The British scientists have proved what to work more than three hours per day senselessly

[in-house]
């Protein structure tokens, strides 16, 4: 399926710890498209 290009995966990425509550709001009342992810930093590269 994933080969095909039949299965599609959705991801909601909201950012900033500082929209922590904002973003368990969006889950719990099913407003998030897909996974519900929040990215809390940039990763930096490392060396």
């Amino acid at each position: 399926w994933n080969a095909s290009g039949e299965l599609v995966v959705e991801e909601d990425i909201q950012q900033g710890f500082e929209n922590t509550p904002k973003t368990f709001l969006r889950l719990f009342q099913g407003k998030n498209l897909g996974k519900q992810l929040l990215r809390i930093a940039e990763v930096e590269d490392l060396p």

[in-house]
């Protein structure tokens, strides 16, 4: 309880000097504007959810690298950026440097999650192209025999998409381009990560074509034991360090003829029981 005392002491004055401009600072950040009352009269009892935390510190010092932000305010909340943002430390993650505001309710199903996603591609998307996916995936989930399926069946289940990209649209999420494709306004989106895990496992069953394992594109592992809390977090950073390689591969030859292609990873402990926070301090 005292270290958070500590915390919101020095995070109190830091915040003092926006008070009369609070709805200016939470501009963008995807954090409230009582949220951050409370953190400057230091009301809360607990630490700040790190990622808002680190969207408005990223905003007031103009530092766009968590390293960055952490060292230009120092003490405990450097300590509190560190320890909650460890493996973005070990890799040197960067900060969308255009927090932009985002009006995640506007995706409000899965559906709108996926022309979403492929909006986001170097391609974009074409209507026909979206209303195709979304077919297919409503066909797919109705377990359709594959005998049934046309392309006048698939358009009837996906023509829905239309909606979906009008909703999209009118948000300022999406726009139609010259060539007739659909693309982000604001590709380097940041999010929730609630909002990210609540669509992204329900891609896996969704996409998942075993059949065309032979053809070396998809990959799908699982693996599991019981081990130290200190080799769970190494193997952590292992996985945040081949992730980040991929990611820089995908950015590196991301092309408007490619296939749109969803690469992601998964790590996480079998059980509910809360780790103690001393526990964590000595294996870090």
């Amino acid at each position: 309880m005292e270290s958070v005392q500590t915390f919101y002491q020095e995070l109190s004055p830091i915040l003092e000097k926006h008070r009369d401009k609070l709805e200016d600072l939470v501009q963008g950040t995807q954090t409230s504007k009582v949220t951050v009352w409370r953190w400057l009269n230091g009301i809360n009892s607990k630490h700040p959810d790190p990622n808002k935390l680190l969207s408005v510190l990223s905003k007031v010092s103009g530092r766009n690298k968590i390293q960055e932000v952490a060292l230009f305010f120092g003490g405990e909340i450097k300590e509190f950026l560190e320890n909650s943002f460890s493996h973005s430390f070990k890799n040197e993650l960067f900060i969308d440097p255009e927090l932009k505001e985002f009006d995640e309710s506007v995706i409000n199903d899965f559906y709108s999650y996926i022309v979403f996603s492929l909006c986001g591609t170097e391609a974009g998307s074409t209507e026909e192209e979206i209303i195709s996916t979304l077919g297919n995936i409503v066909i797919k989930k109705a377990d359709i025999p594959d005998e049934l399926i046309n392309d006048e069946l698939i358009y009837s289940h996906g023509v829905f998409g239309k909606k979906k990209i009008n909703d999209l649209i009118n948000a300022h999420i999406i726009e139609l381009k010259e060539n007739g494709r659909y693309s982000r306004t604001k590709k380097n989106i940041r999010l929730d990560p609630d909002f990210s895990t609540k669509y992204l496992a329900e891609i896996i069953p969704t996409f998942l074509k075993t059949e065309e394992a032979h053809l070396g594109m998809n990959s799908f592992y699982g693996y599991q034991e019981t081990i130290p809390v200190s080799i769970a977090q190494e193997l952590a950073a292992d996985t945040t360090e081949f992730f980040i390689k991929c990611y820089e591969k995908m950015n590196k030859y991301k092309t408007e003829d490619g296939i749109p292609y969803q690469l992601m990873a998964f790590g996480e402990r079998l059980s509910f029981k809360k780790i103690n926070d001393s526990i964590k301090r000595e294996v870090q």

The eight-hour workday is not based on the optimal number of hours a human can concentrate. In fact, it has almost nothing to do with the kind of work most people do now: Its origins lie in the Industrial Revolution, not the Information Age. In the late 18th century, 10-16 hour workdays were normal because factories "needed" to be run 24/7. When it became clear that such long days were both brutal and unsustainable, leaders like Welsh activist Robert Owen advocated for shorter workdays. In 1817, his slogan became: "Eight hours labour, eight hours recreation, eight hours rest." However, this eight-hour movement didn't become standard until nearly a century later, when, in 1914, Ford Motor Company astonished everyone by cutting daily hours down to eight while simultaneously doubling wages. The result? Increased productivity. Thus, while it may be hard for some to believe, the eight-hour workday was initially instituted as way of making the average workday more humane. Now, the workday is ripe for another disruption. Research suggests that in an eight-hour day, the average worker is only productive for two hours and 53 minutes. That's right--you're probably only productive for around three hours a day.